How Can You Identify An Effective Youth Sports Coach?
What would you say is the most important ability that a youth sports coach needs to possess in order to be really good at their job?
If you can answer this, you will have a better chance of being an effective coach yourself or, as a parent, of being able to identify an effective coach for your child.
In the following article, I will outline what I think is the most crucial factor in being a great coach of kids. I will also discuss the three broad categories in which I classify coaches according to their ability in this area.
I wonder if you will recognise yourself or your kid’s coach in these categories?
What is Most Crucial to Effective Youth Sports Coaching?
Good coaching involves seeing and basing decisions on more than what is currently happening in front of you.
I call this Big Picture Coaching.
I believe that ‘Big Picture Coaching’ is the most important ability a coach of young athletes can possess.
In the book Conditioning Young Athletes, Tudor Bompa & Michael Carrera state that: “Although many coaches and instructors are competent at designing seasonal training programs, it is essential to look beyond this short-term approach and plan for the athlete’s long-term development.”
We need more ‘Big Picture Coaches’.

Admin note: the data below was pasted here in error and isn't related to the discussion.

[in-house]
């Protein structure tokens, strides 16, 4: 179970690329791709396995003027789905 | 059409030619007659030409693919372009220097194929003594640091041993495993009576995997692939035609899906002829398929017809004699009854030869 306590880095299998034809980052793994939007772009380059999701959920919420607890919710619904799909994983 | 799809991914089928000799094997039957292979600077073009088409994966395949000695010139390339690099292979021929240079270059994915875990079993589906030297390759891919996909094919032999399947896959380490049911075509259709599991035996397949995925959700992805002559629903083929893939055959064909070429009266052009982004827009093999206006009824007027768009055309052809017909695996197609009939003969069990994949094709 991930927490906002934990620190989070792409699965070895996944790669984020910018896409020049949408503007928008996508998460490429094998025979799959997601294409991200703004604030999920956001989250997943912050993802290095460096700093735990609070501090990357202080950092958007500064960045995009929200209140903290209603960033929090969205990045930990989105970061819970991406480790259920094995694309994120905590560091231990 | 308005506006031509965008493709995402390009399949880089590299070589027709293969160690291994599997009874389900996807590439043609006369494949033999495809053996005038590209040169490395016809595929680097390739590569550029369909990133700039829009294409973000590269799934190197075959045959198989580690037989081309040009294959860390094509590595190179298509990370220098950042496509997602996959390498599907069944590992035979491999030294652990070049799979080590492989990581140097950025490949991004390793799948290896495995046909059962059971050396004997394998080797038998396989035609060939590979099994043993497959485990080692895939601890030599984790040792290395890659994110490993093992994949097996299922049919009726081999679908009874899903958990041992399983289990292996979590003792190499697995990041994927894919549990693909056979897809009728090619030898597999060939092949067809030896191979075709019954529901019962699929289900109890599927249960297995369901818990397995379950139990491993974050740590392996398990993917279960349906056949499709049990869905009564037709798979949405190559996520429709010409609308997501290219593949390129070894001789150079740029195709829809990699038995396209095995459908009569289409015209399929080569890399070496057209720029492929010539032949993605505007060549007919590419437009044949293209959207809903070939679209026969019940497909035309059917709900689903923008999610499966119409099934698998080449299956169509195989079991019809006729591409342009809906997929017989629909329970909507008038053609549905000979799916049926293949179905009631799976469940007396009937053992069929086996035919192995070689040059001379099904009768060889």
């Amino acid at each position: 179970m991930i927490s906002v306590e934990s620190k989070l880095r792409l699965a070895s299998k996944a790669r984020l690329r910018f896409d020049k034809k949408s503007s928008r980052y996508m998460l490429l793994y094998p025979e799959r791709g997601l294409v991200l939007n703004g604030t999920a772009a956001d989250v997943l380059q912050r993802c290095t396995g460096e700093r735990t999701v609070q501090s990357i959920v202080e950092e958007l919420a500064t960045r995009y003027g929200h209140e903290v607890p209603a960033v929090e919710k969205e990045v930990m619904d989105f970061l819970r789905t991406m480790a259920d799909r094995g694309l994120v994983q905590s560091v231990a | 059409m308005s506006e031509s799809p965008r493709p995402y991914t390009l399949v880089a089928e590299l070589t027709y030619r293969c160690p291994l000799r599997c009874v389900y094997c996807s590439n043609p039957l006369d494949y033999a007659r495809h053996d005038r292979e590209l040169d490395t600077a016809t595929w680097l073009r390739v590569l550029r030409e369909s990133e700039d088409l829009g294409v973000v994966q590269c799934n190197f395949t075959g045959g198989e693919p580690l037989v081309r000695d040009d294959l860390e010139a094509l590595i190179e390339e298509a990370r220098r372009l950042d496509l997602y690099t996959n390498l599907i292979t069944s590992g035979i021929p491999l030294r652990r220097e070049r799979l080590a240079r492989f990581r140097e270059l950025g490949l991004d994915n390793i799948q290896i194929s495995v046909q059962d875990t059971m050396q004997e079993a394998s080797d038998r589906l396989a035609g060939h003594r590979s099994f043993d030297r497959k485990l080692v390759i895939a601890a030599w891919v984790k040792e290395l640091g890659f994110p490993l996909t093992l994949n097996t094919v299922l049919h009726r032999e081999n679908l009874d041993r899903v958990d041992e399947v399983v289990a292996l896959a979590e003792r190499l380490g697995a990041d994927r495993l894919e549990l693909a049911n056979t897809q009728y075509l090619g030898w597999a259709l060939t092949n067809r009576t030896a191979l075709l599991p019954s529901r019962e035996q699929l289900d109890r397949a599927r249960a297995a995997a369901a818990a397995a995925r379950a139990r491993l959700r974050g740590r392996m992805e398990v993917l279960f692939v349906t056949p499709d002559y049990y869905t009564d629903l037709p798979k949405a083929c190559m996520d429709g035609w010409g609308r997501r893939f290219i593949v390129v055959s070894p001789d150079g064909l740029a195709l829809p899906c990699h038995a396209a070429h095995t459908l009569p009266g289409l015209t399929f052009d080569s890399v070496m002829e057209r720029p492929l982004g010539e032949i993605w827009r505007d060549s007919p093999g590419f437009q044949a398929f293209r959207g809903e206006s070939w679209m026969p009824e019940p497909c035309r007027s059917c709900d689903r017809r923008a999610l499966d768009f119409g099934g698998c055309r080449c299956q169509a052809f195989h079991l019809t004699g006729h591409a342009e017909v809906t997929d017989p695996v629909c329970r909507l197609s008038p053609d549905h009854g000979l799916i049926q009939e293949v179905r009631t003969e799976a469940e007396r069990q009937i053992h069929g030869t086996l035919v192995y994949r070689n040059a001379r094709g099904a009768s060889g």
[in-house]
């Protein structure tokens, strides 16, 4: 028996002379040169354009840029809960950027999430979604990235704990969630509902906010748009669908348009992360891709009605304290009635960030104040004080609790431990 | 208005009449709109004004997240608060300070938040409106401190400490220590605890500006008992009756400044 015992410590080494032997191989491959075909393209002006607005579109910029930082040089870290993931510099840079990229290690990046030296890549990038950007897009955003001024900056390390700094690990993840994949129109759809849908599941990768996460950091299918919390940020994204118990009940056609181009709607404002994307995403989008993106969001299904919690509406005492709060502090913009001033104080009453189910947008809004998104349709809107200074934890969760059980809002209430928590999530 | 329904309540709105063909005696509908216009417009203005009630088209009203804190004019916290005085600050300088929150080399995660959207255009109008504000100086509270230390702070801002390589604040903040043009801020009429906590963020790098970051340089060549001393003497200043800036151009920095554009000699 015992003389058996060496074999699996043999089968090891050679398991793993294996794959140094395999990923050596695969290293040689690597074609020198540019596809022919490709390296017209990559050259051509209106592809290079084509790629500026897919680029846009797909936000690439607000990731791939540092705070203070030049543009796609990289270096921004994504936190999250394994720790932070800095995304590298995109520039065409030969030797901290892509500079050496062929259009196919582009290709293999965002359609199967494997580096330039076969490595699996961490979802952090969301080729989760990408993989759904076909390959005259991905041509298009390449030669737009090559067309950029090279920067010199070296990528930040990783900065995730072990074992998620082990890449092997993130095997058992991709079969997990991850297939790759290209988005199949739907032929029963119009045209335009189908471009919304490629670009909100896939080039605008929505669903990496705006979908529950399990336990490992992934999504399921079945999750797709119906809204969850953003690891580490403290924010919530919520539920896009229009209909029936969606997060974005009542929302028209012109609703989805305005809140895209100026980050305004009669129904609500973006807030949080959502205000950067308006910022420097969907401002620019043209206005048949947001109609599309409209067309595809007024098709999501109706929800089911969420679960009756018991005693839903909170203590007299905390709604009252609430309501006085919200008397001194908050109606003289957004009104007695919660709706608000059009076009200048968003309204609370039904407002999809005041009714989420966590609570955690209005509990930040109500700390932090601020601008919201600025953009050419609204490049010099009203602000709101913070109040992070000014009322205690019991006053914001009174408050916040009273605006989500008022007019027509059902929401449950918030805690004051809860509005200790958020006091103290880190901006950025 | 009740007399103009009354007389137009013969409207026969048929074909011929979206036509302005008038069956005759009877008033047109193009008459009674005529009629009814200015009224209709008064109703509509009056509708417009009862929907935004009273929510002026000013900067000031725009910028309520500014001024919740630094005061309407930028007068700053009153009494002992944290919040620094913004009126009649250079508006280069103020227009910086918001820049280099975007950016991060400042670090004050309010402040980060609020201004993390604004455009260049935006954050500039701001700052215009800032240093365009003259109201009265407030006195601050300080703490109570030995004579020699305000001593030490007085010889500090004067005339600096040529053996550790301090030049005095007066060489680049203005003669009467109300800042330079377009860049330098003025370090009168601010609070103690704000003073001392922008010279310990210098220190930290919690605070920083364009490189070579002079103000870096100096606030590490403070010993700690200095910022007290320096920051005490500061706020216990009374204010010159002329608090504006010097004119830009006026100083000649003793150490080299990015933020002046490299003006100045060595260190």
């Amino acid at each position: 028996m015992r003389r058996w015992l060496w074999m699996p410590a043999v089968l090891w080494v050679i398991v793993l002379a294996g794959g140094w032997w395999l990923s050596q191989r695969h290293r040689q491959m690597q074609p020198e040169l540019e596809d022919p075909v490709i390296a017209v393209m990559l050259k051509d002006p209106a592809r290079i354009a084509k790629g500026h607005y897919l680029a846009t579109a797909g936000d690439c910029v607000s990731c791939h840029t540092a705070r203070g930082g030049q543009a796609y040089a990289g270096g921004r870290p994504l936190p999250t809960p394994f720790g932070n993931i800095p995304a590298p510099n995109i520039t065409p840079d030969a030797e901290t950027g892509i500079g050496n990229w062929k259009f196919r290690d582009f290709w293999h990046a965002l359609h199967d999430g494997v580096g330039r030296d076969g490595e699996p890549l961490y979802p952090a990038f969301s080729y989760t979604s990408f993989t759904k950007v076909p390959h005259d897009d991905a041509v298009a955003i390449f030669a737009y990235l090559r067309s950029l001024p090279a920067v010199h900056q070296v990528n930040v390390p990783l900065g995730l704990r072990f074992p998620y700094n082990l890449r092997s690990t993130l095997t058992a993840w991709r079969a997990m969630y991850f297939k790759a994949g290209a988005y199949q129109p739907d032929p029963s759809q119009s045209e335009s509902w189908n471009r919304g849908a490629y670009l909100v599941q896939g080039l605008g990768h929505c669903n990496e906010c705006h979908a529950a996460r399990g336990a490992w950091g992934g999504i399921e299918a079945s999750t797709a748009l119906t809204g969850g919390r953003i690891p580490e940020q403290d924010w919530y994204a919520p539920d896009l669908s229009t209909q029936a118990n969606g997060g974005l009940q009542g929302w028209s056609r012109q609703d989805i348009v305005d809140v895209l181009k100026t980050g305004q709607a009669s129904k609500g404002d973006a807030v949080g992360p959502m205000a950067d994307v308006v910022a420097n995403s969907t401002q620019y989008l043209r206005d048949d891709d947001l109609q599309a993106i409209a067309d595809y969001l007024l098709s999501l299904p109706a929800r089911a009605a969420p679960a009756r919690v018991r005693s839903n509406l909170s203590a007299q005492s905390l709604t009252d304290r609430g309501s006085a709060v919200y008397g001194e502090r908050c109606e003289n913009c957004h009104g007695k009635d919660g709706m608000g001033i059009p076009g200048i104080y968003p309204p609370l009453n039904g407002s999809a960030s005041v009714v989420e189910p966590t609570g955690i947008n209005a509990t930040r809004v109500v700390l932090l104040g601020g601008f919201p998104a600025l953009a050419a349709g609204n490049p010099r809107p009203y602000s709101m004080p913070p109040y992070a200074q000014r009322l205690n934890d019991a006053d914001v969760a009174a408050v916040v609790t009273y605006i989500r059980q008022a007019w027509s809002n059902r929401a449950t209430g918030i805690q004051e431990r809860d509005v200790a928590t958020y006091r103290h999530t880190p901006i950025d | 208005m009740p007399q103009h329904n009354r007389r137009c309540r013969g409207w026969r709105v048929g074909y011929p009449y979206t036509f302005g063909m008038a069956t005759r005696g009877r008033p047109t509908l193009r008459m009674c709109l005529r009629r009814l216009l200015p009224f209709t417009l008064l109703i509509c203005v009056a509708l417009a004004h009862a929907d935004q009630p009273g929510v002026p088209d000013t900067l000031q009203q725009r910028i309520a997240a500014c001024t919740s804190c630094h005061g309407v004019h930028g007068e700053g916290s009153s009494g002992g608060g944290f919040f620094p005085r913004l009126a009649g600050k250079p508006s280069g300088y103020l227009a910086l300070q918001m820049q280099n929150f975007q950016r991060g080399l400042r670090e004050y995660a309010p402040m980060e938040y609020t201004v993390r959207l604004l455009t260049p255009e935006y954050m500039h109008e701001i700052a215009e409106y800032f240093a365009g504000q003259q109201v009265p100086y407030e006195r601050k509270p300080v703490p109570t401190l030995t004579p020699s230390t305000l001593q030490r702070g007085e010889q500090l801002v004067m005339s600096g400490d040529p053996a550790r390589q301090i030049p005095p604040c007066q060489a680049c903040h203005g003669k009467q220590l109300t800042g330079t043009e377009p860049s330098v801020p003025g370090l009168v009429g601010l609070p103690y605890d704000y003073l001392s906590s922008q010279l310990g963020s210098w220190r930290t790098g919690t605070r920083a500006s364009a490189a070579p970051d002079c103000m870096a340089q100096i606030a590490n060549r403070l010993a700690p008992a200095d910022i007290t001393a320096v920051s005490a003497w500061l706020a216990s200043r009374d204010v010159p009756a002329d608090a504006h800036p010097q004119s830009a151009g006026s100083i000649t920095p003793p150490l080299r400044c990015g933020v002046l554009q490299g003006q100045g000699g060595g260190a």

‘Big Picture Coaches’ understand that they are a link in the chain of a young athlete’s lifetime of sporting experiences.
Wade Gilbert (@WadeWgilbert), author of the book ‘Coaching Better Every Season’ has tweeted: “‘Don’t break the chain’ – main goal of every youth sport coach should be to extend the chain of athlete development. ‘Win today’ attitude erodes the chain. We need to help coaches see their place in the chain, avoid becoming the last link in the chain.”
Most coaches can be classed under three broad categories when it comes to their ability to look at the big picture.
The categories are outlined below. At what stage are you? At what stage is your child’s coach?
Stage 1: Week-to-Week Coach
Many coaches “survive” moment-to-moment or week-to-week with little regard or understanding of the medium to long-term consequences of their sessions. There is no “big picture”. The immediate session is the whole picture.
The problem with this approach is that these coaches are prone to including anything and everything that they can find or think of, regardless of the developmental stage of the athlete. This is why we see kids pulling sleds, performing high intensity anaerobic sessions or high impact plyometrics with little or no lead-up, and well before the kids are ready for it.
Stage 2: Season-to-Season Coach
A number of coaches coach only for the end-of-season result and nothing beyond that. This is a step up from week-to-week coaching but still has its problems and deficiencies.
When a coach is only focused on an end-of-season result, they risk running a program that is too intense for a young athlete’s stage of development. There is no holding back or keeping anything in reserve for the future as the focus is entirely short-term. They may be working with a progressive seasonal plan, but this plan is the whole picture and can be very short-sighted. This approach will result in many of the same problems caused by the week-to-week approach. Two of the more serious consequences will be athlete burnout and injury.